During the analysts call announcing this acquisition, the MCAD Industry Commentary authors learned, in response to questions, that the average sales price of Moldflow's primary product (~75% of total revenue) starts at $30,000 and the average transaction lies in the $50- to $60,000 range. The other Moldflow products start at $5,000, but the average transaction for such products is around $20,000. Approximately 85% of sales are direct. Revenue from the Asia Pacific region accounts for 45% of the total, from Americas 16% and from Europe 35%.
The thrust of the analysts' questions was, ”Does a relatively-expensive (Molfdlow) niche product that has been historically sold mostly by a direct sales force make a good fit for Autodesk?”
Autodesk CEO Carl Bass responded by pointing out that the overall plastics market is the fourth largest manufacturing segment in the US, with annual sales above $320 billion. He sees Moldflow's products fitting into Autodesk's Digital Prototyping product segment, which offers solutions to visualize, simulate and analyze products; in other words, to explore virtually complete products before they are built. Bass noted that in August 2007, Autodesk acquired Opticore AB of Gothenburg, Sweden. That 25-person company's product offerings focused on interactive and realistic 3D digital visualizations and presentations for conceptual product design.
Moldflow has reported lower margins than those of Autodesk, but Bass expects that efficiencies and broader marketing and distribution will bring Moldflow products in line with Autodesk's margins. While Bass considers Moldflow as a leader in an established market, as a relatively small company Moldflow endured considerable added expenses that being a public company entailed, and which Autodesk can more easily absorb. Bass also hinted that current Moldflow prices and packaging might be “re-engineered”. In general, Bass wants to democratize technology and sees pricing as a key.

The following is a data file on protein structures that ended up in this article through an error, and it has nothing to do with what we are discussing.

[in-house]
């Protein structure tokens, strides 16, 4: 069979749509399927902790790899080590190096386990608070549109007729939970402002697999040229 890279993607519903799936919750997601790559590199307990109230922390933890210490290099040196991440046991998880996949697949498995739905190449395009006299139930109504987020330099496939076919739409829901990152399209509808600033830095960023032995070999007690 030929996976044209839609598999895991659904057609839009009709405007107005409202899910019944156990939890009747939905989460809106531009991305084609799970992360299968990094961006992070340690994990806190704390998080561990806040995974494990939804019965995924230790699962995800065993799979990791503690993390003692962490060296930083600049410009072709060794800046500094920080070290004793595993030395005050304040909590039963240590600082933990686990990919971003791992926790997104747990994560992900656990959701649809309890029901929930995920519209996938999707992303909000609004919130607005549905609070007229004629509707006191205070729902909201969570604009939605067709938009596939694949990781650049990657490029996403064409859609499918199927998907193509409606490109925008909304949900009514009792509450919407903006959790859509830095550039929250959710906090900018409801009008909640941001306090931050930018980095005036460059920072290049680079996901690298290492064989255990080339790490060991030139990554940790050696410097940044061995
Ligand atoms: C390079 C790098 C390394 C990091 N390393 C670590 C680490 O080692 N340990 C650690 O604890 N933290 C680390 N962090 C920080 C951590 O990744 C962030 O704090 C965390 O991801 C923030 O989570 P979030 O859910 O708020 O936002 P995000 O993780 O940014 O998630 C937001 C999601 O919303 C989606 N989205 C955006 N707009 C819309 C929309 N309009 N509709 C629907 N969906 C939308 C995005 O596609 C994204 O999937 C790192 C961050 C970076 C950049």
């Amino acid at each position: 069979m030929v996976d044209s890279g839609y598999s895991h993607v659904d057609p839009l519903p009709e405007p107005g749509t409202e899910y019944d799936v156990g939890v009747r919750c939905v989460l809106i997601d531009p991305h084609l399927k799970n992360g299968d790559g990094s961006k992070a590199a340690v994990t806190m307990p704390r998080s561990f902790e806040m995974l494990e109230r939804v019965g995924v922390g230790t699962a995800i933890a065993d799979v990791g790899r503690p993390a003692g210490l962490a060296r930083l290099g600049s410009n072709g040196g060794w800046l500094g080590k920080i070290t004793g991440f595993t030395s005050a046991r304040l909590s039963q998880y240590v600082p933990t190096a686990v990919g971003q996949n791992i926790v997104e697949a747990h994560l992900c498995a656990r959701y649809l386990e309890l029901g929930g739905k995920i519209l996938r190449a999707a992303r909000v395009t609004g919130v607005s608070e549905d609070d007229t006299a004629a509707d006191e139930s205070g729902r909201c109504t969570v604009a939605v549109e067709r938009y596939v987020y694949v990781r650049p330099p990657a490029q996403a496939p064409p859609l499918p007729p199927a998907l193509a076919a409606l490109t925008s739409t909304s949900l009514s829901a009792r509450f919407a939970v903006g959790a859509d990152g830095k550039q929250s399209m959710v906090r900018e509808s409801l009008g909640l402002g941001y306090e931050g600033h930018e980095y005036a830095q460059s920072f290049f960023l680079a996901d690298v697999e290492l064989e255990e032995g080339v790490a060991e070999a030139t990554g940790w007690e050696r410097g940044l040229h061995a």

Finally, Bass noted that $400 million or about 15% of Autodesk's business currently is through direct sales. He further pointed out that Moldflow's sales figures were average transaction size, not average seat price.
On May 21, 2008, Dassault Systèmes (DS) announced that Lenovo, an IT and Personal Computing (PC) company, will deploy DS SIMULIA software to establish a simulation technology center within Lenovo's Innovation Design Center (IDC). The new center will use Abaqus finite element analysis (FEA) software from SIMULIA to evaluate realistic product performance during the design of Lenovo's PC and portable electronics products. Lenovo uses Abaqus during the design process to simulate dynamic impact, heat transfer, vibration, fatigue, and other realistic performance characteristics of their products. To evaluate and reduce noise and vibration in their desktop computers, Abaqus is used to compute the natural frequencies of the assembled computer. This enables design engineers to determine what parts to modify and where to add damping materials in order to make the computer quieter and more durable. For virtual drop testing of cell phones, Lenovo uses Abaqus to simulate the stress and strain on the cell phone design as it is dropped from various directions. Such virtual tests help to identify appropriate design changes-if necessary and to determine if the product will meet performance requirements. Lenovo has research centers in Yamato, Japan; Beijing, Shanghai and Shenzhen, China; and Raleigh, North Carolina.